@ersatz Interesting question!
@a I think they're unusually vulnerable to being badly resolved (either the maker turns out to be a conspiracy theorist, or he believes the normal evidence and the conspiracy theorists judge against them). Unless they're about a future event they just come down to asking what the guy who made the market thinks about existing evidence, not about actual events.
@ShakedKoplewitz The way to solve that problem is to have everyone agree on clear criteria beforehand that are lower level than the main disagreement. Like "I knew 10 people who are going to get the covid vaccine. If any of them die within the next month, this market resolves YES."
@IsaacKing +1 to that. As an example: https://manifold.markets/ahalekelly/will-a-democratic-politician-be-ind.
In general, breaking down a big fuzzy complicated question into many specific objective questions is an important method in prediction markets. You do have to be careful about how to interpret the specific questions and map them to the bigger fuzzy question, which can be very non-obvious, but it still can often get better results than asking a big fuzzy question where nobody knows/agrees on exactly what the question means.
@IsaacKing that could work, since it's a prediction of decidable future events. This market doesn't do that though.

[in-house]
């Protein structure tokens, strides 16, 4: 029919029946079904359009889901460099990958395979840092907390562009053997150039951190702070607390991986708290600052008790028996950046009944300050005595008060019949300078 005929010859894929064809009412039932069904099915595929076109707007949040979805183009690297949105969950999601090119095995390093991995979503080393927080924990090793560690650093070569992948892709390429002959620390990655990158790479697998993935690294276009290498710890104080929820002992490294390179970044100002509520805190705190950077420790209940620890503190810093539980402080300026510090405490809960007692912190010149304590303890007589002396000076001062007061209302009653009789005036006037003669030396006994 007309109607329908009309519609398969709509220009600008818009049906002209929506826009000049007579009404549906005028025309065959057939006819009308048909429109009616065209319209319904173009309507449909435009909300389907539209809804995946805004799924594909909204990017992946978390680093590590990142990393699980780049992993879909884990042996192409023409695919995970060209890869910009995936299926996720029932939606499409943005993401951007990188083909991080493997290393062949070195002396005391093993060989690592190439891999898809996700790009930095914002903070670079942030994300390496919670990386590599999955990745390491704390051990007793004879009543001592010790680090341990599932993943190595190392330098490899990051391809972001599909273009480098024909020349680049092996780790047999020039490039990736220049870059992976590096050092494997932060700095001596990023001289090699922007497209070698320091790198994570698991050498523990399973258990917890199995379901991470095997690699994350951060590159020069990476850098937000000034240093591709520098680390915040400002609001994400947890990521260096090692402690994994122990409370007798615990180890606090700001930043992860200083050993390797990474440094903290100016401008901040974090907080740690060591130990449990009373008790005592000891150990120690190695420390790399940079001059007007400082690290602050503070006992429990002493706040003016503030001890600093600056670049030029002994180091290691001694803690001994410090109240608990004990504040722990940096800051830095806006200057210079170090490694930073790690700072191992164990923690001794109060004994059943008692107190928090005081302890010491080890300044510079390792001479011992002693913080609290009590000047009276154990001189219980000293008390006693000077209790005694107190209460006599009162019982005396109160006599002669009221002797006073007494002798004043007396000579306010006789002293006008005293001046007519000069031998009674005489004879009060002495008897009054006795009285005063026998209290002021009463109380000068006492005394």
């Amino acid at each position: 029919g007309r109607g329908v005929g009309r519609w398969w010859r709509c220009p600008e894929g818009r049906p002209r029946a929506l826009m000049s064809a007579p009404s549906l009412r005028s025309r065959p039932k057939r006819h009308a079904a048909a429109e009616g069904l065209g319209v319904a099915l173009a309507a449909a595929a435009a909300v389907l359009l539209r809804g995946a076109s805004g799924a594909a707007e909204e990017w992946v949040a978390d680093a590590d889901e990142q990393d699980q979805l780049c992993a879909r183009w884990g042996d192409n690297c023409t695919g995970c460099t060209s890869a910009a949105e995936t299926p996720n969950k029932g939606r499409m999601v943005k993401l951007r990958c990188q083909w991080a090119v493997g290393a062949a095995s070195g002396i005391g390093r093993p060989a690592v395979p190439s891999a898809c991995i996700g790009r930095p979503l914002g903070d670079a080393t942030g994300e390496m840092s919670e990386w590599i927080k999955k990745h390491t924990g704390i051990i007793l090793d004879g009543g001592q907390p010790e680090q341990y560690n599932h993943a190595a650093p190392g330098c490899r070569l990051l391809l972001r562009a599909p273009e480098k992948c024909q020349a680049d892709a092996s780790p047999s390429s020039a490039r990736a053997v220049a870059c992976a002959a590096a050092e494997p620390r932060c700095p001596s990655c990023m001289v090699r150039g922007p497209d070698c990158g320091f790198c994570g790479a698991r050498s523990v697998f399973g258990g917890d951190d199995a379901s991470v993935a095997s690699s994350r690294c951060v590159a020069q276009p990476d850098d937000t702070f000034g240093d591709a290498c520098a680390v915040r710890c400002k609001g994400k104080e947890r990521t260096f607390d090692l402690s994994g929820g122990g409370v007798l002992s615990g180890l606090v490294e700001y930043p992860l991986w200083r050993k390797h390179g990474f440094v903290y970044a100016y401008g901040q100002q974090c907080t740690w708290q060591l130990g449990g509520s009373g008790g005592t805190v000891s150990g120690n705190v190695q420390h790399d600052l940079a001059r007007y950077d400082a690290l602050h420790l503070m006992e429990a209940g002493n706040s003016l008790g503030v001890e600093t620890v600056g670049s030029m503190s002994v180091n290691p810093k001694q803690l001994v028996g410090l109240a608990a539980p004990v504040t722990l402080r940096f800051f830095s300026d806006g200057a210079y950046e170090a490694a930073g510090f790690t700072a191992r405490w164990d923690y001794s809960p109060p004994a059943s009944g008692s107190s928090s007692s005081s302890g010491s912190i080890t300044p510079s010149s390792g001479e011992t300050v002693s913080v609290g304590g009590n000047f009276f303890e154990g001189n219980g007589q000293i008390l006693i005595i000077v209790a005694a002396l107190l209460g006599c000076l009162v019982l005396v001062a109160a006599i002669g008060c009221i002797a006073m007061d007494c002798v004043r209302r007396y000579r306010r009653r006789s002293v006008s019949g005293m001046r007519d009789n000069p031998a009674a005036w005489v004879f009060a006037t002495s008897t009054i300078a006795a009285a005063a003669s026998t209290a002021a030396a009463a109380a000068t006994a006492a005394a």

@ShakedKoplewitz ("will I believe X" is more a question about you than about X)
The statement is a conjuction of two independent proposition
The jews made up the holocaust
Jews are acting like victims for no reason.
I think there is a reasonable interpretation of these two statements that are factually and indubitably true.
The jews did make up the holocaust in the sense that they made up the people who were killed. The holocaust specifically referrs to the murders of the jews by the nazis. Who were these murders made up of? Jews. Jews being murdered.
Are jews acting like victims for no reason? Yes. There are roughly 20 million jews in the world. At least two of them are acting like victims for no good reason. This means jews are acting like victims for no reason.
@IsaacKing I think this is a rather persuasive argument, and you should resolve this to YES immediately.
@hmys On the contrary, the statement "Jews are acting like victims for no reason" implies to me that this sentiment is widespread among Jews as compared to other groups. If I said last August "Manifold Markets users are acting like unscientific crackpots," I think a lot of people would think that's unfair, even though @EnopoletusHarding was acting like an unscientific crackpot!
I would also argue that based on the tagging of this market as "Conspiracy Theories" it's reasonable to interpret "make up" as "invent" rather than "constitute"; this is certainly what I did.
I think this is a rather persuasive argument, and you should resolve this to YES immediately.
Unfortunately I am unable to resolve your argument to YES, but I would if I could!
@a I disagree this this interpretation. there are many cases where statements of the form "x are doing y", doesn't mean "all x are doing y" or "most x are doing y" . In fact, most statements of this form are not to be interpreted that way. For example "zoomers are eating tidepods" doesn't mean that most zoomers are eating tidepods, but that there is a subset of zoomers (that might be arbitrarily small) that are eating tidepods.